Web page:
Additionally, the general issue of performance is becoming less and less important in my view, with current gen computers. I think it's now irrelevant for most users, but there are people who will strongly disagree with me. I think you should run what you want to run, and you'll do fine on either platform. Again, others will disagree with me. A current-gen Mac will of course be able to handle very complex audio production needs, so you may never even run into performance issues. And thanks to great programs like VE Pro, you can build inexpensive satellite slave machines (running Windows for example) to offload any extra needs... not to mention if you are going the UAD route, then you're offloading DSP needs onto the UAD chips anyway... So you may never notice performance issues at all.
So the larger question goes back to whether or not YOUR specific applications and needs will have a performance penalty if you use a Mac, and whether or not you will even notice. If you are running complex orchestral scoring templates with massive sample libraries where you are already dealing with VE Pro, for example, then you may value performance much higher than someone who is running other types of sessions. For me, the current gen of Core-i7 CPUs has enough horsepower to handle most of the types of projects I do quite well, so it's not an issue for me. But who knows? In six months, someone could release the latest killer plugin that I HAVE to buy, and maybe it will sink even the most powerful Core-i7 machines. It's bound to happen at some point. U-he Diva on Divine mode will definitely hit your CPU hard.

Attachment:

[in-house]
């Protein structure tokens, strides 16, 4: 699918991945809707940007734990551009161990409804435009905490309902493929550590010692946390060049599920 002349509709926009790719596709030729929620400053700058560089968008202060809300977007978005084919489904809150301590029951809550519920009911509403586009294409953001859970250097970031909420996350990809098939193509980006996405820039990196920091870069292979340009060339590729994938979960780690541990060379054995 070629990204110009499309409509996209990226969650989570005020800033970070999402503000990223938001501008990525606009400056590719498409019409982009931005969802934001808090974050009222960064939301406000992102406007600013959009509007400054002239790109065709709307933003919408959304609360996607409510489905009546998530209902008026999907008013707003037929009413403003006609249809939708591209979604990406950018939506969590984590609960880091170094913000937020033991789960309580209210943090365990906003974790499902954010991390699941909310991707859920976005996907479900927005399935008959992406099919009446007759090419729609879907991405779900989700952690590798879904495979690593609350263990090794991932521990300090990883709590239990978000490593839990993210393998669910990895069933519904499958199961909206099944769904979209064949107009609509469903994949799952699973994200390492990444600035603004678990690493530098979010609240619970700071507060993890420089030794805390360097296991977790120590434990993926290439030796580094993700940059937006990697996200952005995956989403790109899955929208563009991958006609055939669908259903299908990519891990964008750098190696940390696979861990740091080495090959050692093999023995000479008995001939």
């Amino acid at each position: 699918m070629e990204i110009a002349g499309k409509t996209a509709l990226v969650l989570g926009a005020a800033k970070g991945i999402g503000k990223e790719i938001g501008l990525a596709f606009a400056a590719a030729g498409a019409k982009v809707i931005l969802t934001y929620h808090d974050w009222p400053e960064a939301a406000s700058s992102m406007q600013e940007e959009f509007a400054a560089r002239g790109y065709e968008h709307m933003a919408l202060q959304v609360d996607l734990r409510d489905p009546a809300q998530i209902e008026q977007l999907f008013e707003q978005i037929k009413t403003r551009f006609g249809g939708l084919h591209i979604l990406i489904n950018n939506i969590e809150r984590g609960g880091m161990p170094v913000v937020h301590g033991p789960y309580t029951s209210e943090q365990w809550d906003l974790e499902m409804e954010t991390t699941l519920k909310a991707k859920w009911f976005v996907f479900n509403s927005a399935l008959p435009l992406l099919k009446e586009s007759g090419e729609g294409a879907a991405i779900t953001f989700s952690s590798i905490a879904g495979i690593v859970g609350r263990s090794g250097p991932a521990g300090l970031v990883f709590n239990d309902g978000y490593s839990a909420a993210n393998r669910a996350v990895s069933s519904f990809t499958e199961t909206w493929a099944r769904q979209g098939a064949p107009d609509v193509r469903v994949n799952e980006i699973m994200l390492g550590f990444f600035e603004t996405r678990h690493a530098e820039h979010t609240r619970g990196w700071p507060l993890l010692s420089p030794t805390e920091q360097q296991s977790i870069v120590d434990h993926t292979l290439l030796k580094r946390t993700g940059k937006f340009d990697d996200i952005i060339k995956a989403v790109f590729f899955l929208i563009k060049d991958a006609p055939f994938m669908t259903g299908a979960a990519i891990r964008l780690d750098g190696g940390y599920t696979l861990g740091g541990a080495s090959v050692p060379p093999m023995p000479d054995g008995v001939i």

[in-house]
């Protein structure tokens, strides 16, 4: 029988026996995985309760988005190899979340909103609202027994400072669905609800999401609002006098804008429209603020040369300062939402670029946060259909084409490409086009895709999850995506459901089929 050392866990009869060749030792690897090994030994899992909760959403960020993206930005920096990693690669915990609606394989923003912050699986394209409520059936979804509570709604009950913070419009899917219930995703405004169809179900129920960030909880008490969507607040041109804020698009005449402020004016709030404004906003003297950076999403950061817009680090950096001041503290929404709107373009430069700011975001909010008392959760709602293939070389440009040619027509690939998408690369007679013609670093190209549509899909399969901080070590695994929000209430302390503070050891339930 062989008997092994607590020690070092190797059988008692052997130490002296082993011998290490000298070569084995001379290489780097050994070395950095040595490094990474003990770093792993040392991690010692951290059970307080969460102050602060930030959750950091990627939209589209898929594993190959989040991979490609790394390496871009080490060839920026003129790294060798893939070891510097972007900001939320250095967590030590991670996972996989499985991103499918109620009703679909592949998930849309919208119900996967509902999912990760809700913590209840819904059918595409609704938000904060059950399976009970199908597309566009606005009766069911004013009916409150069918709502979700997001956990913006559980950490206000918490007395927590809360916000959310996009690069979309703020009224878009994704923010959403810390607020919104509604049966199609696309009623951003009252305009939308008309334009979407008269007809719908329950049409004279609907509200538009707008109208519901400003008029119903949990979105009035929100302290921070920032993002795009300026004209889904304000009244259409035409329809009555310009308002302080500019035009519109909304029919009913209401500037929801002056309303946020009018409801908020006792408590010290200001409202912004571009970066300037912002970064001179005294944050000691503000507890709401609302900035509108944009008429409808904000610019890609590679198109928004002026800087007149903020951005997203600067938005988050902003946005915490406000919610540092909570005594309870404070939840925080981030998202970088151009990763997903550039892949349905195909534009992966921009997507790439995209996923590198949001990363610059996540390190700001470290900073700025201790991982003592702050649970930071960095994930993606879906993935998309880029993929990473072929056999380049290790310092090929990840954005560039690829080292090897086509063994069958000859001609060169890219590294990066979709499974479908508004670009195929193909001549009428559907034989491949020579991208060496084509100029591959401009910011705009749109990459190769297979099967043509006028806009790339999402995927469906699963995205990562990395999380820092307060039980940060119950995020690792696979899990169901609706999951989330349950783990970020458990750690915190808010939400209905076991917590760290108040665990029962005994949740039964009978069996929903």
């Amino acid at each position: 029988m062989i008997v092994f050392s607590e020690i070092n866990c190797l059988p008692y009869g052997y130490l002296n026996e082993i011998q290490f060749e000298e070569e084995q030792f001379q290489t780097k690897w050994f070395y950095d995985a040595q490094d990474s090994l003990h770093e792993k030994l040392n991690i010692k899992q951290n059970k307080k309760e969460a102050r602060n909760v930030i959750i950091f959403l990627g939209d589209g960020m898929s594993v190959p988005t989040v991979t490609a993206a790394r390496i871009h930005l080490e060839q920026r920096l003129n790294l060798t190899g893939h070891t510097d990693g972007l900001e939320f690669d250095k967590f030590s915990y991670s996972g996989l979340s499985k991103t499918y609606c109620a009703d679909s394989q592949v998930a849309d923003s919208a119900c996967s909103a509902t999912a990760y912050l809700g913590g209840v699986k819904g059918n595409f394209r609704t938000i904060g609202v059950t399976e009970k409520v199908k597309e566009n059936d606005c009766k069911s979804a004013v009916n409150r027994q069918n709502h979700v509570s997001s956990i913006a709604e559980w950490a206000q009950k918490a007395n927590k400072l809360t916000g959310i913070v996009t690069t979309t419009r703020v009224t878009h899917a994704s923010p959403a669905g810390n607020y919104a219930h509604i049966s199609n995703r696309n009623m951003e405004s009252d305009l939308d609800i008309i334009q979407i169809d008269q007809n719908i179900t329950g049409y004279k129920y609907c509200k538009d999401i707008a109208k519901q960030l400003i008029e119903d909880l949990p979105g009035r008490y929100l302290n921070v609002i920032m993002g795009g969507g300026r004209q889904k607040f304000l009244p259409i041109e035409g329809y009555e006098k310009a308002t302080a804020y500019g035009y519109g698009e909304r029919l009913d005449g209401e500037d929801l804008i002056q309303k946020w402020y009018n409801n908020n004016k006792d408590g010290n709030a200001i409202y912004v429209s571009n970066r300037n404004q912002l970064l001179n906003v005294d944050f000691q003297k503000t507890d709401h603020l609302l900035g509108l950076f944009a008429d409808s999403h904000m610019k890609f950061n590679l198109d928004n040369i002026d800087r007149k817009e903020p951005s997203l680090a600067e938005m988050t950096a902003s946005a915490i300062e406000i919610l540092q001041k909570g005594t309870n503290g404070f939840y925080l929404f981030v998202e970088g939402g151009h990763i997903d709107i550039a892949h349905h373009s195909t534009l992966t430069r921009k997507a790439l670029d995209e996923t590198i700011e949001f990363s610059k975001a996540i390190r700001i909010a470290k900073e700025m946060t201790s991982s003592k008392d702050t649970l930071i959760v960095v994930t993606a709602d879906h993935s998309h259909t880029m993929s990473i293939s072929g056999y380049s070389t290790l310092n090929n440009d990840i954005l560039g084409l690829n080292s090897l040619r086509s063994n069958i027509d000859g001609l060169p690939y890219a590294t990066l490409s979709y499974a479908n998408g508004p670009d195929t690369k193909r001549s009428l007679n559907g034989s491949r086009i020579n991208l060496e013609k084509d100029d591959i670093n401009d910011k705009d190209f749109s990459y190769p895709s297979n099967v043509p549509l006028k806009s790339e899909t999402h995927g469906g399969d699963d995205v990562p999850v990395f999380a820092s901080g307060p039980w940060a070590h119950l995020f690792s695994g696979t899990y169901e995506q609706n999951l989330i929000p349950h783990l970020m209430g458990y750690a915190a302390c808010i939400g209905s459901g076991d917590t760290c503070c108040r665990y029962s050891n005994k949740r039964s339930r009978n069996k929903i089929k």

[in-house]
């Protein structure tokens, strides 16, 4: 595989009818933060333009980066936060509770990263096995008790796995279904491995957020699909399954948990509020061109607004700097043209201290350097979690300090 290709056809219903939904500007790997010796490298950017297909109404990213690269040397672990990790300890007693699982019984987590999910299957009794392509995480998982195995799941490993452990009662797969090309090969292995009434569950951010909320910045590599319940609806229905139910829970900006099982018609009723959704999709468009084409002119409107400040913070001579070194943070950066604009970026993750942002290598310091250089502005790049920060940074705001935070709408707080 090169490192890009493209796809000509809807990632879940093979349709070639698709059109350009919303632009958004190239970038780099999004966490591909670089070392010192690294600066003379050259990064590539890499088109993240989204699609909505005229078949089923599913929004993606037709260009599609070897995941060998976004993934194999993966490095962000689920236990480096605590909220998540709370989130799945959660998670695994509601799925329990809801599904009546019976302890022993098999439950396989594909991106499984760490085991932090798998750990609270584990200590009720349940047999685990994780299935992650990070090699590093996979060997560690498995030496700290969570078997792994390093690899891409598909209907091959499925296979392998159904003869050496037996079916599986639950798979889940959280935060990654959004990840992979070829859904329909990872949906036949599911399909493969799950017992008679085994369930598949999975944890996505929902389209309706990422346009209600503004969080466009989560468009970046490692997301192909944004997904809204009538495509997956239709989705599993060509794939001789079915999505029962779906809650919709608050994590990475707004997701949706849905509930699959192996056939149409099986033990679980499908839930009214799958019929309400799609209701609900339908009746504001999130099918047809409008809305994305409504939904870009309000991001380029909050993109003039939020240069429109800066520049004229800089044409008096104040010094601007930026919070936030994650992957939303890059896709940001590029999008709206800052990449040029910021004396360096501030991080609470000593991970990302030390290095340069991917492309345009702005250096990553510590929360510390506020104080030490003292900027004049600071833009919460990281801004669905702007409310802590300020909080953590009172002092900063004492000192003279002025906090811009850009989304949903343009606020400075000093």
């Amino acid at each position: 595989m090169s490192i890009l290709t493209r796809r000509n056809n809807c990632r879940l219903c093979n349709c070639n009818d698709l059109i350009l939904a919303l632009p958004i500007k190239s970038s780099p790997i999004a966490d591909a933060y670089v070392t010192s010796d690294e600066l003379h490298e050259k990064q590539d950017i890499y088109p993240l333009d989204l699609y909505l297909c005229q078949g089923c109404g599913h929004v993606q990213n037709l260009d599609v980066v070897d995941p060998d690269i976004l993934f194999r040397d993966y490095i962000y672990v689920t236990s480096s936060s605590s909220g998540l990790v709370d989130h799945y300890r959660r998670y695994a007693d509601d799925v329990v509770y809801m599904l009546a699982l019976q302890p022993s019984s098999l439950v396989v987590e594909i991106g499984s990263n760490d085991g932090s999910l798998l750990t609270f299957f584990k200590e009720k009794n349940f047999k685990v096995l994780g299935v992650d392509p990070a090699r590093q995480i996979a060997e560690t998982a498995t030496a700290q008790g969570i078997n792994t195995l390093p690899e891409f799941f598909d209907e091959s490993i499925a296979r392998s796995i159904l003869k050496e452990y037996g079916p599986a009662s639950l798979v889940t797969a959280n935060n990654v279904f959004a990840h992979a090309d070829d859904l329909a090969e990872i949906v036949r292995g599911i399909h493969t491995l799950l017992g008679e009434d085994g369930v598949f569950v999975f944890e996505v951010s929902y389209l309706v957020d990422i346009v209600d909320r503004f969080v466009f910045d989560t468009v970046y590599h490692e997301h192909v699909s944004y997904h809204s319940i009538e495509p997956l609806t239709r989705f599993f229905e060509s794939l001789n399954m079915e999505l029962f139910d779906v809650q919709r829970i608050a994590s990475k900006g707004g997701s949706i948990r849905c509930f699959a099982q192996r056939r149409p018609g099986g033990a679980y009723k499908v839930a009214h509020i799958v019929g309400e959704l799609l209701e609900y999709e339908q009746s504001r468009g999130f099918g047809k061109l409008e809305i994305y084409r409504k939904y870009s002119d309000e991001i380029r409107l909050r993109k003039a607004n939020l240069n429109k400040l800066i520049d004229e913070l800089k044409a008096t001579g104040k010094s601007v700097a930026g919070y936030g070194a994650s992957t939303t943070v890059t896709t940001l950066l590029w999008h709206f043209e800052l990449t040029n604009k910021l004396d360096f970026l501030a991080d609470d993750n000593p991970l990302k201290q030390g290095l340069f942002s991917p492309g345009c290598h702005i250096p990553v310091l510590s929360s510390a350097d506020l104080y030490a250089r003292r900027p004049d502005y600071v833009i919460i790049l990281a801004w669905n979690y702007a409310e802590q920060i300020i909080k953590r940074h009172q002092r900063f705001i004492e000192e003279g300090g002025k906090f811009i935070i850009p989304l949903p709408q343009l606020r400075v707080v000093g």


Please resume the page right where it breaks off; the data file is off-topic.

But take some time to really examine the types of projects you do, and that will really help you decide.
premediesel wrote:My question is this: is the performance gap between windows and OSX with cubendo ever going to even out? Is this possible within the realm of version 7 through updates?
Again, as mentioned above, I don't expect the performance gap will even out any time soon... mainly because of the scale of economics of how Mac computers are single-vendor and Windows are infinite-vendor with a far larger overall marketshare. While there may be as many actual Mac DAW users as Windows DAW users for various DAW apps individually (i.e.: I know far more studios running Pro Tools on Macs than Windows), the simple availability of far more hardware options on Windows will likely keep this price/performance gap in favor of Windows for the foreseeable future in my opinion. But again, that may or may not matter to you based on the types of projects you run.
Best of luck in your decisions!!!